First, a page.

To help push things along, I wanted to give players an opportunity to try Missile Cards out for themselves, and go hands-on with the first base/area of the game.

Each unlockable “base” area gives you a unique card deck to work through, and each solo match tasks you with clearing all of the hazard cards in the deck by using deployable defense cards and energy resources. Meanwhile, you must defend you bases from destruction.

It’s super challenging, and packs a lot of replay as you aim to complete specific challenges in each base to unlock the next, while amassing resources to unlock special powerful cards to add to your deck.

Here’s one of the harder later base levels in action:


The game is coming along rapidly, but Steam Greenlight remains a hurdle I have to overcome in order to see this through to launch in the coming months. Hence the public demo.

You can download the demo here on right now!

If you enjoy it, please take a moment to vote on Steam right here!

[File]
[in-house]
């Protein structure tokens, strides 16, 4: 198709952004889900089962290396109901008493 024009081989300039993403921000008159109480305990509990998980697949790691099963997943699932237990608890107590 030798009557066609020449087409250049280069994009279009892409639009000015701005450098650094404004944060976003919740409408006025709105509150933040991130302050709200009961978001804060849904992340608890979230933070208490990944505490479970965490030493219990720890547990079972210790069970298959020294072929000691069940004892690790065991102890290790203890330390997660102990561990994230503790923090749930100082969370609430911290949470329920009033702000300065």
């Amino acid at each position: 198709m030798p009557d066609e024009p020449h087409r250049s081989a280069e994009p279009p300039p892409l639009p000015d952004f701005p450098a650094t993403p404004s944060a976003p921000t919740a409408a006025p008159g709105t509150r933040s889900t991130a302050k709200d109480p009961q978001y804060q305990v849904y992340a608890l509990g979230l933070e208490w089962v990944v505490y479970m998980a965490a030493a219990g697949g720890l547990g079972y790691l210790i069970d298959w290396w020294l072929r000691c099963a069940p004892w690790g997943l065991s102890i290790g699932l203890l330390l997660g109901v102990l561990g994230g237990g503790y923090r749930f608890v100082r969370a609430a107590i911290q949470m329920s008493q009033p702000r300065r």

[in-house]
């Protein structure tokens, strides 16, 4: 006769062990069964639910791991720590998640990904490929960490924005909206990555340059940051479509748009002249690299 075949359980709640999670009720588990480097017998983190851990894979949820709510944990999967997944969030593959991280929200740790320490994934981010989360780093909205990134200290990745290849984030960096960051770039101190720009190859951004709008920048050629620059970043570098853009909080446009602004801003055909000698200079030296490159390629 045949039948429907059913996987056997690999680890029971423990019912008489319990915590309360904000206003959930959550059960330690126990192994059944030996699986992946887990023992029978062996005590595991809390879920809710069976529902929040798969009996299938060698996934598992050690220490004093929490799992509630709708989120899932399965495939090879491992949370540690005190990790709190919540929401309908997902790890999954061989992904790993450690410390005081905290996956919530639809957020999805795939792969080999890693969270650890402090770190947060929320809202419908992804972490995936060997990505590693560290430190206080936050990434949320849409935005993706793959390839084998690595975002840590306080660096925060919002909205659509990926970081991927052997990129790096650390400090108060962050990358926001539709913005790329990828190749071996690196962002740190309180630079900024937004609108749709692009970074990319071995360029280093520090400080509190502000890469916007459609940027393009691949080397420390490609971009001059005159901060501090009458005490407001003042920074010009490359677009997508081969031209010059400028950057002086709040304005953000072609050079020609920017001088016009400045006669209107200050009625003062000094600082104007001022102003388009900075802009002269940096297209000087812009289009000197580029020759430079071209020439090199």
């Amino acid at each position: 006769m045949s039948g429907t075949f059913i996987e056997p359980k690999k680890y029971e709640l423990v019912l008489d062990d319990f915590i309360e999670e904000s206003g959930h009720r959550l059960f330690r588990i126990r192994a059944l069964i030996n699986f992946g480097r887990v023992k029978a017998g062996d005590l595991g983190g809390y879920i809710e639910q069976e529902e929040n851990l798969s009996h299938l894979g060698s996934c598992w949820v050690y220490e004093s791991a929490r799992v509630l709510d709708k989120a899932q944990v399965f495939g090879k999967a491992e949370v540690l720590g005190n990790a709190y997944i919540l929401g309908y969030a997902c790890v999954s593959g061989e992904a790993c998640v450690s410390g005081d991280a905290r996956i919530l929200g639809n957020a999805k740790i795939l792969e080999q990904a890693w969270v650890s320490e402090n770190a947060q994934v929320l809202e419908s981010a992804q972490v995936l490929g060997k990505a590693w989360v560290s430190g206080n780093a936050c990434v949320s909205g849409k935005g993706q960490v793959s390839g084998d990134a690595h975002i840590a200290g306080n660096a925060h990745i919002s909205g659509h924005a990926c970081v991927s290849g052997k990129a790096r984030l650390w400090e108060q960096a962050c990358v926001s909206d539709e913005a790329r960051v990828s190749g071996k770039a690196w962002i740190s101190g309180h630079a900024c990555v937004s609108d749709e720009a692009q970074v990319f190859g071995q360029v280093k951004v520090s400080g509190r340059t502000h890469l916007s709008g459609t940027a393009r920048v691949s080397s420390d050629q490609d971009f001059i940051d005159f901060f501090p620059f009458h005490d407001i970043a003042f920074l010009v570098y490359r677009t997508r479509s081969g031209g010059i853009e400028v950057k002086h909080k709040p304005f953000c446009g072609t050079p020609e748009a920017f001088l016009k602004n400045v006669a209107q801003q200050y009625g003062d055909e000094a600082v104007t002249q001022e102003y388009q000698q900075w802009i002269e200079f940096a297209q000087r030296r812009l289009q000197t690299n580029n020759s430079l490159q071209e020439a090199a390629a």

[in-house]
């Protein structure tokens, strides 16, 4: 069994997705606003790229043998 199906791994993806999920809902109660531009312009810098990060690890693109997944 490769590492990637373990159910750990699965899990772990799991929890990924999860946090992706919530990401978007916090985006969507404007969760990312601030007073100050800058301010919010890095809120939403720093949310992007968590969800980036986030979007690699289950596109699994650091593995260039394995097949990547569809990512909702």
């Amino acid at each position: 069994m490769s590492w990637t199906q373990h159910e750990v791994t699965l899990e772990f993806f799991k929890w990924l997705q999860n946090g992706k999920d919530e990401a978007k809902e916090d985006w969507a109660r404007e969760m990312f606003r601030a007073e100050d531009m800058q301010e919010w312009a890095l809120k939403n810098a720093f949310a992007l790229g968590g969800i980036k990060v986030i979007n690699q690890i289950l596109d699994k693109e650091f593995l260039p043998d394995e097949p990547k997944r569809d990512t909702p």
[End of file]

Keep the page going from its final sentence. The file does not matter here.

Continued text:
I’d also appreciate any feedback you might have to help improve the game, and I’ll be sending out a meatier build with more of the game for testing to my private Beta tester group. Join my mailing list and ping me if you’d like to help Beta test!


If you’re a YouTuber or Livestreamer, I love Let’s Plays and other coverage. Please feel free to Stream, record demo footage, or broadcast gameplay. And if you cover the game or write it up, please hit me with a link and I’ll spread it on social media.



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Failing Forward and the Value of Making Smaller Games, Faster

pexels-photo.jpgEmbracing failure might be one of the most invaluable learning experiences you can pick up as a game developer or creative professional. When you train yourself to expect failure, and tighten your dev cycle routine into a hyper-efficient beast to account for it, it lets you rebound fast and minimize the risk if and when your next project spins out into a catastrophic dud.

Look, I’ve been there. The first commercial game I ever released took 1.5 years to make, and it tanked right out of the starting gates. That was a harsh lesson — one that I, like a lot of newbie indie developers, learned the super crappy hard way. If I wasn’t bootstrapping gamedev on the side while freelancing full-time to make ends meet, that might have been the end of things. This of course wasn’t my first failure, and it won’t be my last, but it underscores one very important point: